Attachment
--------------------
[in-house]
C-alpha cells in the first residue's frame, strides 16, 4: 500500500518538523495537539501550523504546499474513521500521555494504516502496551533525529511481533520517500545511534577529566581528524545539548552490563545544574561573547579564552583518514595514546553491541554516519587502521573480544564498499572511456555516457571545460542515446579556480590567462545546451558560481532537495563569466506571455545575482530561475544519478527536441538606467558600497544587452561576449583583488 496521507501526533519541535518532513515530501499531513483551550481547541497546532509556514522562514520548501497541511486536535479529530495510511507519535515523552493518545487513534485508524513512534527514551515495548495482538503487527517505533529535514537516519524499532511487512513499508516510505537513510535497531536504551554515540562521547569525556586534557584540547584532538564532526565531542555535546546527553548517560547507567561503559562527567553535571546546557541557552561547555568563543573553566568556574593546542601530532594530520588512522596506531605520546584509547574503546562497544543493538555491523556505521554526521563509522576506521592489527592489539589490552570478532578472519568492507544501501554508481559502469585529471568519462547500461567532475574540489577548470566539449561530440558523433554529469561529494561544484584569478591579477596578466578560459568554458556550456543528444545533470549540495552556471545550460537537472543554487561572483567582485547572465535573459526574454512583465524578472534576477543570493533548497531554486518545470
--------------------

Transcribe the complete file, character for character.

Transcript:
[in-house]
C-alpha cells in the first residue's frame, strides 16, 4: 500500500518538523495537539501550523504546499474513521500521555494504516502496551533525529511481533520517500545511534577529566581528524545539548552490563545544574561573547579564552583518514595514546553491541554516519587502521573480544564498499572511456555516457571545460542515446579556480590567462545546451558560481532537495563569466506571455545575482530561475544519478527536441538606467558600497544587452561576449583583488 496521507501526533519541535518532513515530501499531513483551550481547541497546532509556514522562514520548501497541511486536535479529530495510511507519535515523552493518545487513534485508524513512534527514551515495548495482538503487527517505533529535514537516519524499532511487512513499508516510505537513510535497531536504551554515540562521547569525556586534557584540547584532538564532526565531542555535546546527553548517560547507567561503559562527567553535571546546557541557552561547555568563543573553566568556574593546542601530532594530520588512522596506531605520546584509547574503546562497544543493538555491523556505521554526521563509522576506521592489527592489539589490552570478532578472519568492507544501501554508481559502469585529471568519462547500461567532475574540489577548470566539449561530440558523433554529469561529494561544484584569478591579477596578466578560459568554458556550456543528444545533470549540495552556471545550460537537472543554487561572483567582485547572465535573459526574454512583465524578472534576477543570493533548497531554486518545470